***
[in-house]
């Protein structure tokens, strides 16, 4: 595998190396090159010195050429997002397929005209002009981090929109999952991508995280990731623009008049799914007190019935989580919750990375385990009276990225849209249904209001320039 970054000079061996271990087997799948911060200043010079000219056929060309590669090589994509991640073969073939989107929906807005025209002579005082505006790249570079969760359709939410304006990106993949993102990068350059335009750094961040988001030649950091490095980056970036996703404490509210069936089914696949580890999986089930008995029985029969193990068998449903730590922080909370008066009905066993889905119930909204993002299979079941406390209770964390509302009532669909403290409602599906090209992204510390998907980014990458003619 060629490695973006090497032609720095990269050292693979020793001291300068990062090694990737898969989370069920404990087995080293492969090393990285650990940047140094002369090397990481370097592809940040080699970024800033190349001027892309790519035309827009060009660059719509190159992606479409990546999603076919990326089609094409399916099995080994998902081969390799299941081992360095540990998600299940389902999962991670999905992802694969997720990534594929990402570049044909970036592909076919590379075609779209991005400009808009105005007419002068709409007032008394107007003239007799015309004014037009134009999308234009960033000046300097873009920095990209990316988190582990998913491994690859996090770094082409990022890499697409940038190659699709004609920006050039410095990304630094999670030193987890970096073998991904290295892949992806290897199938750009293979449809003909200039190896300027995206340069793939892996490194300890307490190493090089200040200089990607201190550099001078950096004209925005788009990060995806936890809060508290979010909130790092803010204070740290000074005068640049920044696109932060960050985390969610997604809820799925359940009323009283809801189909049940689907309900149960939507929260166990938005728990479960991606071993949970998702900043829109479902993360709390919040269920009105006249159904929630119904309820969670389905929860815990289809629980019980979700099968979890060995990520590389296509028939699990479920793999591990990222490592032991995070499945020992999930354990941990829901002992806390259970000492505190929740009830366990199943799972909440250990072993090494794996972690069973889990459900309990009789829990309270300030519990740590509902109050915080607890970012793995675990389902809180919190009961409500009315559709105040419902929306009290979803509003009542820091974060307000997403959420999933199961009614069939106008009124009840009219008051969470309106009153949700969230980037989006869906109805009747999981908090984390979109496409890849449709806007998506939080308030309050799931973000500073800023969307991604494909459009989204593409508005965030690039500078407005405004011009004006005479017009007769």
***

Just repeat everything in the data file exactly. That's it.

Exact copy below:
[in-house]
């Protein structure tokens, strides 16, 4: 595998190396090159010195050429997002397929005209002009981090929109999952991508995280990731623009008049799914007190019935989580919750990375385990009276990225849209249904209001320039 970054000079061996271990087997799948911060200043010079000219056929060309590669090589994509991640073969073939989107929906807005025209002579005082505006790249570079969760359709939410304006990106993949993102990068350059335009750094961040988001030649950091490095980056970036996703404490509210069936089914696949580890999986089930008995029985029969193990068998449903730590922080909370008066009905066993889905119930909204993002299979079941406390209770964390509302009532669909403290409602599906090209992204510390998907980014990458003619 060629490695973006090497032609720095990269050292693979020793001291300068990062090694990737898969989370069920404990087995080293492969090393990285650990940047140094002369090397990481370097592809940040080699970024800033190349001027892309790519035309827009060009660059719509190159992606479409990546999603076919990326089609094409399916099995080994998902081969390799299941081992360095540990998600299940389902999962991670999905992802694969997720990534594929990402570049044909970036592909076919590379075609779209991005400009808009105005007419002068709409007032008394107007003239007799015309004014037009134009999308234009960033000046300097873009920095990209990316988190582990998913491994690859996090770094082409990022890499697409940038190659699709004609920006050039410095990304630094999670030193987890970096073998991904290295892949992806290897199938750009293979449809003909200039190896300027995206340069793939892996490194300890307490190493090089200040200089990607201190550099001078950096004209925005788009990060995806936890809060508290979010909130790092803010204070740290000074005068640049920044696109932060960050985390969610997604809820799925359940009323009283809801189909049940689907309900149960939507929260166990938005728990479960991606071993949970998702900043829109479902993360709390919040269920009105006249159904929630119904309820969670389905929860815990289809629980019980979700099968979890060995990520590389296509028939699990479920793999591990990222490592032991995070499945020992999930354990941990829901002992806390259970000492505190929740009830366990199943799972909440250990072993090494794996972690069973889990459900309990009789829990309270300030519990740590509902109050915080607890970012793995675990389902809180919190009961409500009315559709105040419902929306009290979803509003009542820091974060307000997403959420999933199961009614069939106008009124009840009219008051969470309106009153949700969230980037989006869906109805009747999981908090984390979109496409890849449709806007998506939080308030309050799931973000500073800023969307991604494909459009989204593409508005965030690039500078407005405004011009004006005479017009007769």